Say cheese (cake)

August 12, 2009

This week the Empress’s Good Living column discusses the only dessert apart from chocolate that I am officially in love with – cheesecake:

stephcheesecakeThink cheesecake and most of us have an image of the high American baked versions, rich with cream cheese, eggs and sugar. Sometimes known as Lindy’s cheesecake, after a now-defunct New York restaurant, it rests on a buttery base of crushed biscuits, flavoured with citrus rind and often topped with fruit compote. Even though there are more cheesecake recipes from the US than anywhere else, other cultures have their own versions using other cream cheeses.

To follow her investigations of the best three cheesecakes in Sydders, check out her column here.


  1. This is very timely – I used to be a cheesecake fiend, but fell out of love after too many dried baked varieties. I want that really tangy cheesecake of my youth. I must add, my grandparents’ house was one street back from Campbell Pde, so I’ve been going to the Gelato Bar since the old days when it did in fact still serve gelato – which they stopped doing years ago, although I think it may have been reinstated now? – and it may well be responsible for that particular and ongoing love-affair. I heartily recommend their cheese and cherry strudel. My favourite used to be just plain cheese strudel, but I haven’t seen it there for years. A tragedy.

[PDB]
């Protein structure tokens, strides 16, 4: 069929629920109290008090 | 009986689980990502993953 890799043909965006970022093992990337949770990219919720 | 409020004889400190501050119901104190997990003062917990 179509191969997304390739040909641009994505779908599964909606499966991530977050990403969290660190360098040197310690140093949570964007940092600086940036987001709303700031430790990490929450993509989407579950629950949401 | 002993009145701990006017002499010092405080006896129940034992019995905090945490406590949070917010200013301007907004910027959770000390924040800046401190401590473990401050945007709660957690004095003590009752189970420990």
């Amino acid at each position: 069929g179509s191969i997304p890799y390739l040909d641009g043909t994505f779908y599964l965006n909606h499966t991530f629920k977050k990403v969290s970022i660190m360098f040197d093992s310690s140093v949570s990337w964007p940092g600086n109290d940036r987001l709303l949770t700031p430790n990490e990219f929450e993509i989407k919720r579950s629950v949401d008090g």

• Yes, Di, they have the gelato back again – though I didn’t try it. Sounds like you’re after one of the set, not baked, varieties and I didn’t review one of those. BUT Charlotte and I did judge a rather good one in the A&U bakeoff. It was a Nigella Lawson recipe and I think it was chocolate and lime. Quite tangy and very good.

  2. Set, not baked, that’s the one! Thanks, Stephanie, and trust me, I’d be prepared to gobble any of those you did review in the pursuit of a higher cheesecake. I’ll see if I can’t find the one you suggest – but does it have to be Nigella?! I always feel incredibly inadequate and flat-chested around her! Good to know they’ve put the gelato back on, because there can never be enough, but a shame in a tiny way because I loved the eccentricity of the gelato-less Gelato Bar. But whatever the state of their ices, they’re an oldie but a goodie, and it was great seeing them here.

  3. Somewhere in my cheesecake future there’s a ricotta cheesecake, lightly baked, with bitter chocolate and snippets of candied clementine, but my cheesecake past is traumatic. Frozen chop mother occasionally created a monstrous gag-inducing wodge of something cold and slimy with oily biscuit crumbs, cream cheese, sugar and gelatine.

  4. I made an never-to-be-repeated set cheesecake, to round off a dinner last year. It was christened the Axis of Evil, as it was a combination of three recipes; there were frightening quantities of 70% chocolate, Pedro Ximenez sherry and crushed hazelnut biscotti, among other things. One friend politely laid down her spoon after one mouthful (I didn’t know her all that well, and she later confessed to a dislike of alcohol, hazelnuts, and a profound hatred of cheesecake – effectively I’d just served up her dietary nemesis). Everyone else plunged in. One of the men had to have his spoon wrestled off him by his girlfriend after he laid his head on the table and sobbed, “I can’t stop! I have to stop! But I can’t!” People were lying on the floor and trying to eat sideways. It’s entered dinner party myth. But I can hear the experts chuntering – I’m not even sure that was cheesecake. More like edible hubris.